- Heartworm tests to detect the presence of worms might cost anywhere from $35 - $75, on average.
- To confirm that your dog does have heartworm disease, other tests may be used, and those might cost anywhere from $20 - $40, on average.
- Chest X-rays might cost anywhere from $125 - $200, on average.
How much does heartworm treatment for dogs cost?
- Medications, such as antibiotics and steroids, might cost anywhere from $10 - $150, on average. The final price will depend on what your dog needs and how much medicine is required.
- Injections to treat heartworm might cost $500 - $1,500, on average.
- Tests to check on the progress of treatment might cost anywhere from $20 - $75, on average. If these show that your dog is still infected with worms, you’ll need to pay for more medications to continue the treatment.
When you factor in the costs of vet exams, diagnostic tests, X-rays, and medications, you might end up spending upwards of $1,000. Plus, some dogs need to be hospitalized, which can drive your bill even higher.
How to Prevent Heartworm in Dogs
Is heartworm prevention necessary for dogs? Yes! If there are mosquitoes in your area, they can potentially transmit heartworms to your dog, and preventives are an easy and affordable way to help keep your pet safe. Remember, heartworm disease is hard to treat, the treatment is expensive, and it isn’t always effective.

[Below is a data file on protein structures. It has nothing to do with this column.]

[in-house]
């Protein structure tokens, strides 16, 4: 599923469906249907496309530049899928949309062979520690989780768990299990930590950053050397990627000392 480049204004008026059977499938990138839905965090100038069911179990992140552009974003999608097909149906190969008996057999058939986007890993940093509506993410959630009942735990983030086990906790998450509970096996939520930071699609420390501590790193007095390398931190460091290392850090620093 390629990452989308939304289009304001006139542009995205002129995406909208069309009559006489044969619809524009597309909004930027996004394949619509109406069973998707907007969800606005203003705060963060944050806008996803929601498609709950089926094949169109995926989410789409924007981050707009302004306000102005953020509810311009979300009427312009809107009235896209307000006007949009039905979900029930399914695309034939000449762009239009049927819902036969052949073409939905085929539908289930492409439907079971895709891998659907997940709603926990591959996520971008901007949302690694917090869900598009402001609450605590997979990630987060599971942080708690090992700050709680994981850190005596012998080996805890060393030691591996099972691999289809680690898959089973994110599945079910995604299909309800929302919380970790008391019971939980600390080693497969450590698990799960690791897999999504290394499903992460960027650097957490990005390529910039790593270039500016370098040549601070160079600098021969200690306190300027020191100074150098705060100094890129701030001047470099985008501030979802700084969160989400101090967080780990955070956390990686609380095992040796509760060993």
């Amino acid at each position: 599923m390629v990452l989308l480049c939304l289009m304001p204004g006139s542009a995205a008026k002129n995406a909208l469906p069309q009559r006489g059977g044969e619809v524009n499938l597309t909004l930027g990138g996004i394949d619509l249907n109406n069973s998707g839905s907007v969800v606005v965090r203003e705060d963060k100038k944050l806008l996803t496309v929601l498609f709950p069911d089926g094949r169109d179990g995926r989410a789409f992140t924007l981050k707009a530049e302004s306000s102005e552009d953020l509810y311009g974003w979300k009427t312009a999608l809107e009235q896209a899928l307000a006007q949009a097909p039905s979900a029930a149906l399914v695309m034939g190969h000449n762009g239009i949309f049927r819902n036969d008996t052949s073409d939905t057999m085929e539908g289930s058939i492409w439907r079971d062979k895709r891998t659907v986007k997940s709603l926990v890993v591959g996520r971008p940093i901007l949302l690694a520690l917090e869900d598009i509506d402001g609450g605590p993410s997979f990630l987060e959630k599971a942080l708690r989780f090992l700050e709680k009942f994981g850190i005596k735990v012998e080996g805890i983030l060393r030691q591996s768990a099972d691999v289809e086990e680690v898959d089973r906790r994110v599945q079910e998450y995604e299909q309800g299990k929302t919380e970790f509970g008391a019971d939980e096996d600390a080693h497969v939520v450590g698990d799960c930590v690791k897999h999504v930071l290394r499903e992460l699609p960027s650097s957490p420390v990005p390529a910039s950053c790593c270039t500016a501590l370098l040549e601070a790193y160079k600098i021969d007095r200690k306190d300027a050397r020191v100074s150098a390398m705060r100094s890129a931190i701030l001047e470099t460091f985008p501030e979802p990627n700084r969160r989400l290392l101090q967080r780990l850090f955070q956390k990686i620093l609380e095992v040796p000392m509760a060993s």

Preventives include options like topical solutions, tablets, and a heartworm shot for dogs. Your vet can help you decide which one is right for your unique canine companion, and they can give you the prescription you need to purchase these products.
How much do preventives cost?
On average, the cost is anywhere from $35 - $80 annually.
How often do dogs need heartworm prevention?
It depends on the product you go with. Products that are applied topically or given orally usually need to be given monthly, while injections might last many months.
The key is to treat your dog all year long, and have them tested regularly to be sure there aren’t any heartworms.
Where can I buy heartworm prevention products for dogs?
You can purchase heartworm preventives at your vet’s office and in pet supply stores with a prescription. Injections are given by your veterinarian.
Does Pet Insurance Cover Heartworm Prevention and Treatment?
Pet insurance can certainly be helpful when it comes to keeping your dog happy and healthy, but plans vary, so read the details carefully. Check policies closely to determine if any of the tests, treatments, and preventives for heartworm disease are covered at all.
You might need to purchase a wellness rider that provides coverage for checkups, medications that fight parasites like heartworms, and other routine care. This can be worthwhile if it helps pay for the cost of heartworm prevention for dogs, as you’ll save quite a bit in the long run.
Also, pet insurance doesn’t typically cover pre-existing conditions, so treatment for heartworm may not be covered if your dog was diagnosed prior to enrolling in a plan. Just another reason to sign up sooner rather than later!
If you’d like to see which pet insurance plans are available in your area, and if they can help you access the best heartworm prevention for dogs more affordably, start by browsing the Direct Benefits Marketplace, where you can quickly and easily compare options that will give you peace of mind.